By Meghan Hall
National life science developer BioMed Realty has been in the news quite a bit this past week, as the company’s plans for several downtown Seattle projects take shape. This week, BioMed, along with architecture firm Perkins + Will, presented their initial designs for the T6 Innovation Center, a full-block development in Seattle’s Uptown neighborhood.
“We’re really happy to be back here in front of you all,” said BioMed Realty’s Vice President of Development Josh Moshy. “The last time we were here…was for the Dexter Yard project at 700 Dexter.”
The project site is located at 200 Taylor Ave. N. In all, BioMed intends to build two, eight-story structures totaling 492,000 square feet of space. Public plazas and 426 parking stalls are also laid out within the plans.
BioMed’s main inspiration for the project was the neighborhood’s unique location and architectural diversity; during the meeting the project team emphasized that the block is situated between the Belltown, Denny Triangle and South Lake Union neighborhoods, which all have their unique flare.
“This is a really interesting neighborhood; this [site] is part of the Uptown neighborhood,” said Perkins + Will’s Ryan Bussard. “…It is an unusual neighborhood in terms of the urban fabric and the different mix of history and things that have changed over time with this neighborhood and this area of the city.”
The goal of the project’s design will be to bridge the high-tech, modern feel of South Lake Union, with the more whimsical character of Seattle Center and the architectural history of other nearby neighborhoods.
“This is, we feel, a really critical project in terms of the development of the neighborhood and thinking about the connectivity. It is really interesting [to consider] the innovation and spirit of Seattle Center, from “world of tomorrow” concepts being built into that future thinking to that transition into…an arts and tourism hub, and then thinking about the really innovative research being held at South Lake Union,” said Bussard. “Our thinking was: Could this building act as a bridge between those two different worlds?”
BioMed and Perkins + Will presented several design schemes to the West Design Review Board; however, the team’s preferred option was the main focus of the meeting. The design indicated that the property would be developed with two buildings, slightly offset from one another, to create additional massing and flexibility. The scheme intends to pull pedestrian activity onto Green Street and create opportunities for multiple plazas and pedestrian activation along the alley. The entries of each building will be carved out of the facade, breaking down the length of the building. The podium will be “sliced” to cut down on the visual height of the project, as well.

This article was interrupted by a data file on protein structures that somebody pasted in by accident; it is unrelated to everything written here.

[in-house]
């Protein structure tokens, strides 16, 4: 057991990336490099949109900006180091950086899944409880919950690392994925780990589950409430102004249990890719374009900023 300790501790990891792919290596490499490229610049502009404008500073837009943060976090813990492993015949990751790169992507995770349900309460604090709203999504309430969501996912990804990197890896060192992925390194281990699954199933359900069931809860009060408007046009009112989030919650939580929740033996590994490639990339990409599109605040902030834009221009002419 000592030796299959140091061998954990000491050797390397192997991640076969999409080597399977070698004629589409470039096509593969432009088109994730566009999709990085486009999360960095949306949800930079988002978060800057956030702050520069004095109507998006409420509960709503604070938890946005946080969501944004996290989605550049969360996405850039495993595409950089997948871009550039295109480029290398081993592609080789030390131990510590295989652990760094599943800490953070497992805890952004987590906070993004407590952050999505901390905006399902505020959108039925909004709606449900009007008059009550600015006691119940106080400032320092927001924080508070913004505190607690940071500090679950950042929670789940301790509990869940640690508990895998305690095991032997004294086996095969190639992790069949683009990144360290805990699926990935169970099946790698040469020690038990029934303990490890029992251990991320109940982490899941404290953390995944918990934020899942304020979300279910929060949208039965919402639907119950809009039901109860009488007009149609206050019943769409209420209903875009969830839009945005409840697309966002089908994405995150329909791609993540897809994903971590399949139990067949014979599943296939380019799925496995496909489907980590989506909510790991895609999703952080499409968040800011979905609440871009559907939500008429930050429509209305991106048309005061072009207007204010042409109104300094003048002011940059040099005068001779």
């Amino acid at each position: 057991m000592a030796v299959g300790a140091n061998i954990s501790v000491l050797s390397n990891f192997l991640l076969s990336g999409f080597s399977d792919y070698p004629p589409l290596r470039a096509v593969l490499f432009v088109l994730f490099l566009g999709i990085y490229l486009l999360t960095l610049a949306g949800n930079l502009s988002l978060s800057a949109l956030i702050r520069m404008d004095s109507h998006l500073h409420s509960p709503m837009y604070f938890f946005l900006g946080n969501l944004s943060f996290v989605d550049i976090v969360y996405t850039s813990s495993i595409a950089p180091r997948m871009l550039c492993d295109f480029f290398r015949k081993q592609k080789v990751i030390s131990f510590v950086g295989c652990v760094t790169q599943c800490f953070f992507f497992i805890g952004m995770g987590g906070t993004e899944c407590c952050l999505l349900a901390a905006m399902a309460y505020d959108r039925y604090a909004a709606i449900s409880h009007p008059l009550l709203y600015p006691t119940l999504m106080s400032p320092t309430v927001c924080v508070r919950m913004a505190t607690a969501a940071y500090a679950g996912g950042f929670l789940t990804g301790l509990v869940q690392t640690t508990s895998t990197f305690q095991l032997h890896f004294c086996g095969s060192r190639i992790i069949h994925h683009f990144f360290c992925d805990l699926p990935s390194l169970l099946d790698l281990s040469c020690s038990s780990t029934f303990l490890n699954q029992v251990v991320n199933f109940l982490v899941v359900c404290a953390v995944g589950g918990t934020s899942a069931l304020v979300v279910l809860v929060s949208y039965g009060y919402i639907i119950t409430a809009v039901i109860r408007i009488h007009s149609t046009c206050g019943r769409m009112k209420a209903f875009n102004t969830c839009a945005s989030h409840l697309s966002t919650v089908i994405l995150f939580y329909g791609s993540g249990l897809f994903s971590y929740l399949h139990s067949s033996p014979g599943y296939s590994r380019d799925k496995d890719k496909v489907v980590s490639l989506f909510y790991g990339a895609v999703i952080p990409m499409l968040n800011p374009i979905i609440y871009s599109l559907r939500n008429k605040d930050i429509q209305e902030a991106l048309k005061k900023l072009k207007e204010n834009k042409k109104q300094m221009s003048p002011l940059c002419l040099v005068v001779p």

Overall, the review board was relatively receptive to the project’s design, although it did have several questions for the design team moving forward. Much of the board’s discussion centered around the podium and pedestrian levels. The board was worried that without more modulation or a retail space to draw pedestrians through the block, that the project would feel privatized and “campus-like.” The board asked the project team to consider a more clear, diagonal, through-block connection in an effort to bring light, air and activity to the ground plane.
The board also discussed the use of public art and additional setbacks to create a more welcoming ground plane. During deliberation, the board noted that much of the project’s future success was “all about that ‘base,’” a rip off of a popular pop song by Meghan Trainor. The board also wanted more space to be carved out of each building for visual relief, and that the upper levels must develop modulation but also maintain their depth.
At the end of the meeting, the Board voted unanimously to move the project forward. BioMed and Perkins + Will will return in the coming months with more updated plans for the site, including materials, lighting and more.
The approval follows BioMed’s recent $126.75 million purchase of another full block in Denny Park at 2300 7th Ave. and 2301 8th Ave. The property will be redeveloped into a 616,000 square foot life science and technology park. Combined with the T6 Innovation Center, the two projects will represent more than 1.2 million square feet of new development, according to previous reporting by The Registry.